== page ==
WASHINGTON BUREAU — Wal-Mart Stores Inc., the largest private U.S. employer, says it supports the concept of requiring private employers to offer health coverage.
Mike Duke, chairman of Wal-Mart, Bentonville, Ark., has joined with Andrew Stern, president of the Service Employees International Union, Washington, and John Podesta, chief of the Obama transition and head of the Center for American Progress, Washington, in signing a letter addressed to President Obama that expresses support for an “employer mandate.”
“We are for shared responsibility,” Duke and the others write in the letter. “Not every business can make the same contribution, but everyone must make some contribution.”
Duke and the others note that they also want to see Congress offer a guarantee to businesses that health care costs will be contained.
Wal-Mart, SEIU and the Center for American Progress are calling for use of a trigger mechanism that would impose automatic reductions if health care spending rose above annual targets.
“The promise of savings in the bill must be more than just words,” Leslie Dach, a Wal-Mart representative, says in a statement about the company’s views on health reform. “Wal-Mart believes that if we support a mandate and are being asked to pay higher taxes, we should be assured in return, that savings will be real.”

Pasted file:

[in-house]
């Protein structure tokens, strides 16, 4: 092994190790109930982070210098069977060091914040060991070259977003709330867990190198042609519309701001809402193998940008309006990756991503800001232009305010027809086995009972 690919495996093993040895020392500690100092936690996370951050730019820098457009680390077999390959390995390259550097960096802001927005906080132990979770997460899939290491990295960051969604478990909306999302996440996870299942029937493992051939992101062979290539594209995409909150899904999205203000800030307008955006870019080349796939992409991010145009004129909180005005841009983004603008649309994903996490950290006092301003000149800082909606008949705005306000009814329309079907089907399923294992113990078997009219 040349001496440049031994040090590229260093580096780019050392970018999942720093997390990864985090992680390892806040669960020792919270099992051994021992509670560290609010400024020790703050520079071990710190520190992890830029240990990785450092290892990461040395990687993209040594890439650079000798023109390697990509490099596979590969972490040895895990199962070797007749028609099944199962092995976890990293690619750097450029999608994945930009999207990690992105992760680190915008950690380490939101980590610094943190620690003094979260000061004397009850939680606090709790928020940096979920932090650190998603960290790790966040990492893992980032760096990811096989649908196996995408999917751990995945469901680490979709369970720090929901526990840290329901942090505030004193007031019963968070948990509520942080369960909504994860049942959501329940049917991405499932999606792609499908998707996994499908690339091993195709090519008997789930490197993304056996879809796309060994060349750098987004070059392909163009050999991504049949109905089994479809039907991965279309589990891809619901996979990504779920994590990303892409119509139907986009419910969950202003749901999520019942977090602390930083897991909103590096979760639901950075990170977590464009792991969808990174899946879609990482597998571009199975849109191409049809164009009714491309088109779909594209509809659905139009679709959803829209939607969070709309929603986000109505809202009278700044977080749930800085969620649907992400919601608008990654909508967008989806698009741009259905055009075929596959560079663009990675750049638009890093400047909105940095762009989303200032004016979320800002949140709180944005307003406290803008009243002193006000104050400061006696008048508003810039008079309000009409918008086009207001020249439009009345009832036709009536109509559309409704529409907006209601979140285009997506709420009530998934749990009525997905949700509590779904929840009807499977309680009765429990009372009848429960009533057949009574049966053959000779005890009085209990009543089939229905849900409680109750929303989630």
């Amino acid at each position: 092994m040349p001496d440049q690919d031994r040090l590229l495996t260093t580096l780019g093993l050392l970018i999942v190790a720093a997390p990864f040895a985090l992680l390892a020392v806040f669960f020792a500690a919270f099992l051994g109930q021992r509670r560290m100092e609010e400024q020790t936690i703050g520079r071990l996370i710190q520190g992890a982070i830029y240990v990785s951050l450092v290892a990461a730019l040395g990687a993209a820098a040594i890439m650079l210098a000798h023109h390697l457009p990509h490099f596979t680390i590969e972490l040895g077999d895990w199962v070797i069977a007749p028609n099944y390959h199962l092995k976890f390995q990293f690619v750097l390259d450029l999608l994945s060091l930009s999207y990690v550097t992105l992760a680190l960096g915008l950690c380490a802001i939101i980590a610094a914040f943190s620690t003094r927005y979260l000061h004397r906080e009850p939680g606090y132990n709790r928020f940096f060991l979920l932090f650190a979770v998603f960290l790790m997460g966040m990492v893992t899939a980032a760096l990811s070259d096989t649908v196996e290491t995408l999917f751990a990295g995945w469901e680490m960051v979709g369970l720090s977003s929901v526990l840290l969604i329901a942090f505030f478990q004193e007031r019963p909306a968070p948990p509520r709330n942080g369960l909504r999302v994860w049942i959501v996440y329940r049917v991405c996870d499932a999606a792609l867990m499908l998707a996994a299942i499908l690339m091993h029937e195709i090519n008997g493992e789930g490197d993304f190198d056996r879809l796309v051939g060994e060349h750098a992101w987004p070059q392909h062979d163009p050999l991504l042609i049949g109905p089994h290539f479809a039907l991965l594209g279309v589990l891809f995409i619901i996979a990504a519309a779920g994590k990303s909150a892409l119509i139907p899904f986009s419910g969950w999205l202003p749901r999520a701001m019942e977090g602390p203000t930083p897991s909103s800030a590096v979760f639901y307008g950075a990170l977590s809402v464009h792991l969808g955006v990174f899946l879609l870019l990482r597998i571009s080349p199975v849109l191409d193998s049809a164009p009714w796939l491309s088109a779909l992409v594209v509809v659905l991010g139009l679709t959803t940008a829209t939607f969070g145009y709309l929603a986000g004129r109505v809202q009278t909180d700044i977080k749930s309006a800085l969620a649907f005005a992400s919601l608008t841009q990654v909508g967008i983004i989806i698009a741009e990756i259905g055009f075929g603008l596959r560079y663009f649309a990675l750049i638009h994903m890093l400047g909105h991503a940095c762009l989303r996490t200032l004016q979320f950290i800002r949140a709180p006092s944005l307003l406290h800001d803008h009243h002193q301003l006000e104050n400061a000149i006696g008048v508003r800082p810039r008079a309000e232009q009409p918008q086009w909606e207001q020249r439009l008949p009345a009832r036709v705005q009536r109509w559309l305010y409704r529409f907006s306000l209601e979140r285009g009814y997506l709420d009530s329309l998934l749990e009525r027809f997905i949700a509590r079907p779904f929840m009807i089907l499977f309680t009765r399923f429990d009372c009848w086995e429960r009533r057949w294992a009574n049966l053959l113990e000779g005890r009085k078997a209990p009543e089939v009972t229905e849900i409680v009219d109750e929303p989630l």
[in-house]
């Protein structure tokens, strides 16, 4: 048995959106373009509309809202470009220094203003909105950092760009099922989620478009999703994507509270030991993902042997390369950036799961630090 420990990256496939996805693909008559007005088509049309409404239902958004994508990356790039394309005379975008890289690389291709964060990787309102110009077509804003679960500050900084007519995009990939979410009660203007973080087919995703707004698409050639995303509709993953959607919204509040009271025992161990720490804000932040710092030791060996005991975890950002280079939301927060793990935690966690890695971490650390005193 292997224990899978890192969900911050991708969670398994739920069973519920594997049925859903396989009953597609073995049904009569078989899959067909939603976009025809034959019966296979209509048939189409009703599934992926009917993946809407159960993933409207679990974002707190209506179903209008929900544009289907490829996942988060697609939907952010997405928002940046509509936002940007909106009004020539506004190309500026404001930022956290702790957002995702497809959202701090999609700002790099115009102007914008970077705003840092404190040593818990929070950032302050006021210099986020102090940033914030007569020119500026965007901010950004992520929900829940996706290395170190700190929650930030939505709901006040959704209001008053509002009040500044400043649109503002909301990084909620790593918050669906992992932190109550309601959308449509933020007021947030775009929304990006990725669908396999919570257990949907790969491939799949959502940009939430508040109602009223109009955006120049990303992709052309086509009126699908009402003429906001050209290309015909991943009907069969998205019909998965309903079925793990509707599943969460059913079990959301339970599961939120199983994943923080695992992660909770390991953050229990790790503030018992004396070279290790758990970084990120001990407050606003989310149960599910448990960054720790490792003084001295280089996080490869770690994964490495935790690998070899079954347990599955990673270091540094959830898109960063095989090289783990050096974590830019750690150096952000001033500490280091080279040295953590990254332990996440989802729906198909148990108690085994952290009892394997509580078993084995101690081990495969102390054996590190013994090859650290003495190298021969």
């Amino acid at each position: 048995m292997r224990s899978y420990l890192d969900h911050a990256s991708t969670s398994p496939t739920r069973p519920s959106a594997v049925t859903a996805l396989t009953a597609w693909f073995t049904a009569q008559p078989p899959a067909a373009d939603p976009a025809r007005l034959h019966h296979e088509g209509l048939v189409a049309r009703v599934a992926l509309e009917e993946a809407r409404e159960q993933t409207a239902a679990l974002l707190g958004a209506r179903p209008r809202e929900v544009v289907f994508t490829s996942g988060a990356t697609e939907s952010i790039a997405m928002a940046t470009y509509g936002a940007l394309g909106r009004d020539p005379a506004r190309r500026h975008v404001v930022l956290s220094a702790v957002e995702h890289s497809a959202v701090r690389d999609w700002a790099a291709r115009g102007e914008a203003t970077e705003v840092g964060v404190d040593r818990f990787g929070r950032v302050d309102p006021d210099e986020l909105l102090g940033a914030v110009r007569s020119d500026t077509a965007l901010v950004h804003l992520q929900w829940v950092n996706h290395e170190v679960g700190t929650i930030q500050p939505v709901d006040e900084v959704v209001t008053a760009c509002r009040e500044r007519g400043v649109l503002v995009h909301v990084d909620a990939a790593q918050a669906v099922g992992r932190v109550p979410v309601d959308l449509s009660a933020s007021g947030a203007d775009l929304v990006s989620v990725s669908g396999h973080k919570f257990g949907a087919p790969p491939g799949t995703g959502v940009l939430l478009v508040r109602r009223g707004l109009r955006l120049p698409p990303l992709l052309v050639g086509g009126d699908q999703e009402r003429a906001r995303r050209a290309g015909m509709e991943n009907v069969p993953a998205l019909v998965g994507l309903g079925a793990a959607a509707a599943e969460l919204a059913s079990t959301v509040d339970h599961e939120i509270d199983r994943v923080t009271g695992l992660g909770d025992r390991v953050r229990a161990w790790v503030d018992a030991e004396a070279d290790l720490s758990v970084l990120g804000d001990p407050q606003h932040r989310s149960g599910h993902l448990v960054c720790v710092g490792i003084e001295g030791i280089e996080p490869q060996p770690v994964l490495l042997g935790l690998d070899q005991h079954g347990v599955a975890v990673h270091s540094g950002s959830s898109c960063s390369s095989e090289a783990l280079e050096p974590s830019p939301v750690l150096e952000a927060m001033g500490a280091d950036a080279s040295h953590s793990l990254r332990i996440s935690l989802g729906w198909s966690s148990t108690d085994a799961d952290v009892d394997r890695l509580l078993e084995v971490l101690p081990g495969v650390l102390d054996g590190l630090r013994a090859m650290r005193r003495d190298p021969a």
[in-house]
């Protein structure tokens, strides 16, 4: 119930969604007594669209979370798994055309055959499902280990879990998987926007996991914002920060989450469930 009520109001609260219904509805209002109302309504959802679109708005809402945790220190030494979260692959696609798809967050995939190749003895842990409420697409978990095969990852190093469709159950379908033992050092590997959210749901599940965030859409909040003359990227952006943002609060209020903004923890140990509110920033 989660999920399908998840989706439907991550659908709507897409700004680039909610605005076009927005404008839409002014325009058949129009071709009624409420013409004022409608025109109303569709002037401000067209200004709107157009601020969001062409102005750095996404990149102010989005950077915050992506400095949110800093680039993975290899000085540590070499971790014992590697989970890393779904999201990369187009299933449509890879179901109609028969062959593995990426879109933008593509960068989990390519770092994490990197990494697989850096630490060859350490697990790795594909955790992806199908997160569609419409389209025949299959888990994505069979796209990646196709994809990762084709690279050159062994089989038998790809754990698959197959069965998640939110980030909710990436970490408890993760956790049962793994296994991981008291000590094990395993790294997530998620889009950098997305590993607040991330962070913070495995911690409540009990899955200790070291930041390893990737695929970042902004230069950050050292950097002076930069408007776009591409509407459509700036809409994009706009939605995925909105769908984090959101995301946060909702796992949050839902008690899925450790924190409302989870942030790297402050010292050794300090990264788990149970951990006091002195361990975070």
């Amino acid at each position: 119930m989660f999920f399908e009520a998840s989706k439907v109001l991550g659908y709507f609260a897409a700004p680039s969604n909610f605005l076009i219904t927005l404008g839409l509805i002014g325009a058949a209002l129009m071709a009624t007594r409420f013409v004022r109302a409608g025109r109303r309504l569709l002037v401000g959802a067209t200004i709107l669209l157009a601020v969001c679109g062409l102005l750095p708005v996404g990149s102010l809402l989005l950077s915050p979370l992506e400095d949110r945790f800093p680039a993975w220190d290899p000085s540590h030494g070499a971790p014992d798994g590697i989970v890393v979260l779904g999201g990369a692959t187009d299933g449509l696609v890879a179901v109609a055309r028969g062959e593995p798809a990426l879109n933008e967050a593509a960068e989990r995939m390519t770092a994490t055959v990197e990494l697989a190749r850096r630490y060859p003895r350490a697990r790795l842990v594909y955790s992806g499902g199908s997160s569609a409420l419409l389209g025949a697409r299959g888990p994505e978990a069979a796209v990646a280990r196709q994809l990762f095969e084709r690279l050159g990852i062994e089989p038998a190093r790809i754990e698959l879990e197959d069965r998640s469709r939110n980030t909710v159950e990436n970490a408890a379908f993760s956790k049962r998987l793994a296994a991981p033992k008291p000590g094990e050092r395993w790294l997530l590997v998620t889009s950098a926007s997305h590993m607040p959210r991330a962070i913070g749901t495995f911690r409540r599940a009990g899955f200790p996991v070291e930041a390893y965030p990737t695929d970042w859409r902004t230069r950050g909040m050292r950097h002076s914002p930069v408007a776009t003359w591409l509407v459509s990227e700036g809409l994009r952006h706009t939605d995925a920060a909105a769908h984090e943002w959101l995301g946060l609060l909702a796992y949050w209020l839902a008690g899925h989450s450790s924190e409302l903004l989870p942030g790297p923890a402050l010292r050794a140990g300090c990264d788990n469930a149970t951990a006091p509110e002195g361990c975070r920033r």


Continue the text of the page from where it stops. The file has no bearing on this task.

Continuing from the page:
But Wal-Mart believes the time for comprehensive reform is now, Dach says.
“The present system is not sustainable,” Dach says. “The status quo is not an option.”
The letter was sent as Obama set about trying to round up support for health care and health finance efforts. He traveled to Annandale, Va., today to participate in an emotional public forum on health finance issues.
Wal-Mart is arguing that the amount an employer pays for health coverage should be based not on the number of employees, but on the amount of profit per employee.
Employer mandate opponents include the National Retail Federation, Washington, and the U.S. Chamber of Commerce, Washington.
The kind of profit-based health coverage formula that Wal-Mart is suggesting would favor Wal-Mart and other employers that have many low-wage employees, mandate opponents are saying.
John Greene, a vice president at the National Association of Health Insurers, Arlington, Va., also is voicing concerns about Wal-Mart’s decision to sign the employer responsibility letter.
Greene says he had hoped that Wal-Mart would remain neutral about the coverage mandate issue.
Supporters of the health coverage proposals developed by congressional Democrats may argue that, now that the nation’s biggest employer has agreed to do support the “employer responsibility” concept, others should follow suit, Greene says.
“It gives supporters of the legislation being pushed by Democrats in Congress additional reason to push for an employer mandate in final legislation,” Greene says.
NAHU and most employers oppose a coverage mandate because “it is a job-killer, it depresses wages and, even if such a mandate were to start with a low floor, over time it would increase,” Greene says.